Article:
The letter also highlights the fact that it has `2,000 crore in cash, and debt of `475 crore. On 21 October, the government issued a draft order suggesting that FTIL be merged with NSEL in public interest. The merger would mean FTIL would assume all the liabilities of the commodities exchange and become party to all the contracts and agreements entered into by NSEL.

The government has said the order would be finalized after it considers feedback from stakeholders and the public.

The merger of FTIL and NSEL has been proposed under Section 396 of the companies law, which empowers the government to order such a union when it is deemed to be in public interest.

This is the first time that the government has invoked the provision in a case involving non-state entities.

The merger was recommended by commodities market regulator Forward Markets Commission (FMC) and has also been demanded by investors affected by the fraud at NSEL.

After FTIL challenged the draft order in the Bombay high court, the court ruled that the government can first pass the final order and the aggrieved party can then challenge it legally.

Separately, the company has also challenged the FMC order that declared FTIL unfit to hold a stake in any exchange.

FTIL, in its letter to the shareholders, said the “forced amalgamation of NSEL with FTIL is without even seeking the consent of the stakeholders, including shareholders and creditors, of both the companies.

Four of FTIL’s creditors—Union Bank of India, Syndicate Bank, DBS Bank Ltd and Standard Chartered Plc—have also moved the Bombay high court, opposing the government’s decision to merge NSEL with FTIL.

The four banks, in their plea, said their dues should first be secured before assets of the company are utilized to pay off NSEL’s liabilities.

Apart from the lenders, Ravi and Bharat Sheth, who collectively own an 8.1% stake in FTIL, have also filed a writ petition challenging the draft order.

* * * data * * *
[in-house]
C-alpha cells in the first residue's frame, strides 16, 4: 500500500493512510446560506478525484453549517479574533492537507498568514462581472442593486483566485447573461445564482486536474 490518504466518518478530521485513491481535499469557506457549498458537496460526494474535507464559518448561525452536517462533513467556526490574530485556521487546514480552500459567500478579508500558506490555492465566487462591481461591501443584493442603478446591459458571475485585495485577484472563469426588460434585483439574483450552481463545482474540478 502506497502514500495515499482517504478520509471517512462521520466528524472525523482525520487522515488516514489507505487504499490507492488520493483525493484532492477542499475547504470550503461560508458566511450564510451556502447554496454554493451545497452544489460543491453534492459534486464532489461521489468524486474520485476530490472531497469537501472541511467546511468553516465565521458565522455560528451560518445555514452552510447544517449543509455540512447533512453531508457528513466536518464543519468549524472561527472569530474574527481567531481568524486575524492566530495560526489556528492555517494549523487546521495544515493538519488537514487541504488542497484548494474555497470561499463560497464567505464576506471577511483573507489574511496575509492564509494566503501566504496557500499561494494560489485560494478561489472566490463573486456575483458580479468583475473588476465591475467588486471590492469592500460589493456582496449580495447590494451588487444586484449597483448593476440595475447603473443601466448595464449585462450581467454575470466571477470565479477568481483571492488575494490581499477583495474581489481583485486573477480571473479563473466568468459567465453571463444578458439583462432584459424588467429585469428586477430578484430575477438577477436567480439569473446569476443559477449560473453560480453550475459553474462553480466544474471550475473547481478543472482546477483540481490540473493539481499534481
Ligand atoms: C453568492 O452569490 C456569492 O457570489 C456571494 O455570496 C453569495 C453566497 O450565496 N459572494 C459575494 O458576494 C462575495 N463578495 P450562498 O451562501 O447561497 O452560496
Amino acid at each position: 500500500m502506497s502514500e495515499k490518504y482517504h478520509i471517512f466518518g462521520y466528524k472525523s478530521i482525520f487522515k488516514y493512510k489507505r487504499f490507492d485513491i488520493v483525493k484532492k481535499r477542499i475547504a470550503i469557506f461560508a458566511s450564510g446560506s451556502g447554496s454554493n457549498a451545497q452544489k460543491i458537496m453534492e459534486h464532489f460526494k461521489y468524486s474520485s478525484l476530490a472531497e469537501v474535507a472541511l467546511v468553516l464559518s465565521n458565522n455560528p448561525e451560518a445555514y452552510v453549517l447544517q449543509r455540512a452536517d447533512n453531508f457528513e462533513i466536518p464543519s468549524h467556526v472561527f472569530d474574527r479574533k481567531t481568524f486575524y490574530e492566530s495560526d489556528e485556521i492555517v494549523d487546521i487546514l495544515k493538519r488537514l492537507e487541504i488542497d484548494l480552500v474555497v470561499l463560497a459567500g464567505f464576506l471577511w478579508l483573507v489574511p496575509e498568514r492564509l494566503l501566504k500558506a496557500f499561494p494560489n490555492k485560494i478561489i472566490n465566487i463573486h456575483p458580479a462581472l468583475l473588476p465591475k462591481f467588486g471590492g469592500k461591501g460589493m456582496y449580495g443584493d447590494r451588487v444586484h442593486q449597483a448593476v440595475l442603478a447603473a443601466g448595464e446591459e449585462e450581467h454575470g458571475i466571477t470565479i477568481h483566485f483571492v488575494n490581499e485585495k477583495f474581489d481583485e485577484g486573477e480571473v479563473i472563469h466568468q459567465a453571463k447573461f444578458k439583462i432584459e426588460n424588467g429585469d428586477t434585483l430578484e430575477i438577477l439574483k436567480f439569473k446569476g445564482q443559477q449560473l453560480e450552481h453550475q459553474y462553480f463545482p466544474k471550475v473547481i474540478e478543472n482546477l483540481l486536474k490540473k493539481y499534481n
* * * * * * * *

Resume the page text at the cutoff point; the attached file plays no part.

Supreme Court senior laywer H.P. Ranina said FTIL was only bringing to the shareholders’ notice that if they have any reservations about the proposed merger, they can make themselves heard by the authorities, who may consider the objections when they pass the final order.

This is a common practice in such cases, he said.

While the government has pushed for a merger citing public interest, FTIL vehemently opposed the plans in the Mumbai high court.

On 4 February, appearing on behalf of FTIL, senior lawyer Abhishek Manu Singhvi said 781 wealthy individuals had lost around `4,000 crore in the NSEL irregularities.

“A provision (section 396) has been used…for effective recovery of money. It is a compulsive coercive merger of two corporate entities. Merger by loading the liabilities by compulsion. What about the 63,000 shareholders of FTIL? These 781 people must be very, very special that such an extraordinary power has been invoked,” said Singhvi.

FTIL owns 99.99% of NSEL, on which trading was suspended after a payment crisis—which later turned out to be a case of fraud—came to light in July 2013.

(http://www.livemint.com)